Having a team member waiting for us below, we couldn't stay on the summit too long. We grabbed a bite to eat, rehydrated, took some pictures, and were soon heading back down. On the way, we ran into Rachel's landlord. We had a quick conversation and soon continued on.

Heading down was a slow go. There were continually traffic jams on the trail with all the climbers out that day. We just had to be patient as we went. Thankfully, the weather was good and we weren't in too much of a hurry. At least we weren't stuck in a traffic jam in a storm or on a mountain like Everest. Things could always be worse. This gave us a chance to somewhat chat with the other climbers going up and down. It was a good time.

Eventually, we made it past the dangerous sections and reached Caleb, our fourth team member, who was patiently waiting for us. He had some great conversations with people stopping to rest at the small shelter. We also grabbed a quick rest before heading back down toward the Resting Rock and the meadow.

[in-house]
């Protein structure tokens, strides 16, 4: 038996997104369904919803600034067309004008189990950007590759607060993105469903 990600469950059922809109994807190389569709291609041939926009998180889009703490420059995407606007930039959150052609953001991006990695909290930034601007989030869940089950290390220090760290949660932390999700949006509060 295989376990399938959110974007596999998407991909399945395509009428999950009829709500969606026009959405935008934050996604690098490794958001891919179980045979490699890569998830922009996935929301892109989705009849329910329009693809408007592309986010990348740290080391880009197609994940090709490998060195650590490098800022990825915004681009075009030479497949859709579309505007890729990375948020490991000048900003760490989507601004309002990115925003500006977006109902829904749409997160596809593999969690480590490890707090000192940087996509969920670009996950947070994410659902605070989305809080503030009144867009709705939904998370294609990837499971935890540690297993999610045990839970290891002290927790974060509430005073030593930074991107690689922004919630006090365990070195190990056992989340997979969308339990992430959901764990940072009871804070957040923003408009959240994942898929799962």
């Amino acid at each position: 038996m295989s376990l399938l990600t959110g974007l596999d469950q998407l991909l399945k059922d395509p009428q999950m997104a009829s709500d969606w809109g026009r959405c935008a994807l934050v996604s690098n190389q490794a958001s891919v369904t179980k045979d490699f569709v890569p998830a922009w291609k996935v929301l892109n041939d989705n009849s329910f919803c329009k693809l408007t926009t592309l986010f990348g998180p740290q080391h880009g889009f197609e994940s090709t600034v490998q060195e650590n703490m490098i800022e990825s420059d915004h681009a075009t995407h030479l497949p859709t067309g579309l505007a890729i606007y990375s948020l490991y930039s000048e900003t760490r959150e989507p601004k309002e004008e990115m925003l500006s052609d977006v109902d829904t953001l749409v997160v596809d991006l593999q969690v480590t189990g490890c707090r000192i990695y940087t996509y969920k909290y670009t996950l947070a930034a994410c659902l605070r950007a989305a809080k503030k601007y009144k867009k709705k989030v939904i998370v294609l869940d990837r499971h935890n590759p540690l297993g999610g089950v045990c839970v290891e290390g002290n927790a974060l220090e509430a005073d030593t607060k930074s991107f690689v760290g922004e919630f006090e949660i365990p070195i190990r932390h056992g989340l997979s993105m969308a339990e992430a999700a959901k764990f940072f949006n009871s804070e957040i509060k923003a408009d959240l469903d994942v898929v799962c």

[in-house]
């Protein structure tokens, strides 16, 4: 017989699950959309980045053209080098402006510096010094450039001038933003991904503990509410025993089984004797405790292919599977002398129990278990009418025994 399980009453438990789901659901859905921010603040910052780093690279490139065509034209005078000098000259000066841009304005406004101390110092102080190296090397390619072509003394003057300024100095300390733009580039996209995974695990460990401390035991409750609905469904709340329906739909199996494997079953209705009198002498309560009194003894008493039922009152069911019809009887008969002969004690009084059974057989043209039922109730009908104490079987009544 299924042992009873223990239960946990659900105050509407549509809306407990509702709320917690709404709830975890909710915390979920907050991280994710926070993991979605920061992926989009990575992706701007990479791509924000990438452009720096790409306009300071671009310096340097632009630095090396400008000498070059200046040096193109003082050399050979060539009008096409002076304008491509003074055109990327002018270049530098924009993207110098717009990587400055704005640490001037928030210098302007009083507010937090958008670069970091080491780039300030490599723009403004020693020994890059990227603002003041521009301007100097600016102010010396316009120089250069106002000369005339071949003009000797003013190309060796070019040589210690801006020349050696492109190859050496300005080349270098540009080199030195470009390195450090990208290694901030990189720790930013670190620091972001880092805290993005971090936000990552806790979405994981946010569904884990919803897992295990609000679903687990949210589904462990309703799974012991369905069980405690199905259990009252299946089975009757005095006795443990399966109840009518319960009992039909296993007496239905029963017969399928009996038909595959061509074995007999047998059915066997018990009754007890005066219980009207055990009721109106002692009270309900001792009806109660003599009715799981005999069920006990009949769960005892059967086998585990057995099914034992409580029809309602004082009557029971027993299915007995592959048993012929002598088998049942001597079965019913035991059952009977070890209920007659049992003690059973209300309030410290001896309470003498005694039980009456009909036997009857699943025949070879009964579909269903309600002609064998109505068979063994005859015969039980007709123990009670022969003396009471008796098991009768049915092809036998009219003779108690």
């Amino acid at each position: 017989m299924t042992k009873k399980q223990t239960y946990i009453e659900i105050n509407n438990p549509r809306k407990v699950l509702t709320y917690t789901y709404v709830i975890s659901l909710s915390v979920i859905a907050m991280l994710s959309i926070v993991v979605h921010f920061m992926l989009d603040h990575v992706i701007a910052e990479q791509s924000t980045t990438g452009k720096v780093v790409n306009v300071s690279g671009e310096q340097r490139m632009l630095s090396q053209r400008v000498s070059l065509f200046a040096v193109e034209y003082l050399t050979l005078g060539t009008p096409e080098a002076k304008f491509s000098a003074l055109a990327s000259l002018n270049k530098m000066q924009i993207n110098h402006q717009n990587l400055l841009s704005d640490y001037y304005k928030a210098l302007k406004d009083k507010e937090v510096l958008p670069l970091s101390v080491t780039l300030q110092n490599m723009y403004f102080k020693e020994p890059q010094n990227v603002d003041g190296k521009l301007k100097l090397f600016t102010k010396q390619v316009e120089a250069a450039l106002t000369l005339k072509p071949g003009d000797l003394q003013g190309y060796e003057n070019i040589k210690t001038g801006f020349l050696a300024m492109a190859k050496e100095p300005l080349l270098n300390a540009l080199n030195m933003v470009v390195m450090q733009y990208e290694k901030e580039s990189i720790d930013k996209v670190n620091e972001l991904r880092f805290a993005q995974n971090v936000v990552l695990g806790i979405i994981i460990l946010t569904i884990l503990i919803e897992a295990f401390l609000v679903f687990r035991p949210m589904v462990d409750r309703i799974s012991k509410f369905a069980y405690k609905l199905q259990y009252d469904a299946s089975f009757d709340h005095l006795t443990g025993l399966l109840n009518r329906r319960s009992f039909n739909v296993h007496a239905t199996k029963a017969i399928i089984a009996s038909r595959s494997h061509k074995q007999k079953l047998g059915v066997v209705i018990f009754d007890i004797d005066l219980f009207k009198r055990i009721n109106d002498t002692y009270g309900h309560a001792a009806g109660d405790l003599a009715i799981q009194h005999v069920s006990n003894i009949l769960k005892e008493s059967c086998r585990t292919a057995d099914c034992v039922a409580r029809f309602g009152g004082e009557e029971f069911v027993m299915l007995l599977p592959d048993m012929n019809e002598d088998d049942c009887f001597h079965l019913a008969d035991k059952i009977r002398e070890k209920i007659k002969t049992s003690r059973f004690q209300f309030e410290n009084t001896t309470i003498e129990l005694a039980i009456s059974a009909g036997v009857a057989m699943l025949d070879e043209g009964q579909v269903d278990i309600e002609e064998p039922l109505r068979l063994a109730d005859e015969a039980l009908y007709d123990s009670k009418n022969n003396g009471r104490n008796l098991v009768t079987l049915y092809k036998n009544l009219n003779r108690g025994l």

We reached the meadow to find quite the party. There were many more people there around the grills on our descent than on our ascent. They tried to sell us some hot dogs again, but, sadly, we still had no money. At that point, a hot dog sounded great. I was kicking myself for not having any money on me. Obviously, there were more people hiking with cash on them than I thought – and they were all enjoying high-altitude franks.

I was finally seeing the genius of the organizer's plan. Grab hungry climbers, not before the climb but after it. Now, that's a great idea, enticing people to give money and fill up on hot dogs after the grueling climb. Definitely not a bad strategy. Might be a cool way to raise funding for say a C4C mission trip or project? Just throwing that idea out there. Find a popular hike or mountain in your area, set up a portable grill on a Saturday, and sell some tasty food. Seems like a cool and creative way that God can use to raise money for a trip or project.

Anyway, the team continued on past the grilling and dropped down into the forest. Soon, we'd be back at our vehicle. We headed back towards Durango feeling blessed with a safe trip and great weather. For me, it was exciting to get another first-timer to the summit. Andrew had never climbed it before. Seeing his excitement after climbing it, I think we hooked another one. I look forward to doing more climbs with this group and, through that, encouraging them in the Lord. Maybe, we can eventually even get them on some C4C mission trips. That would certainly be pretty awesome.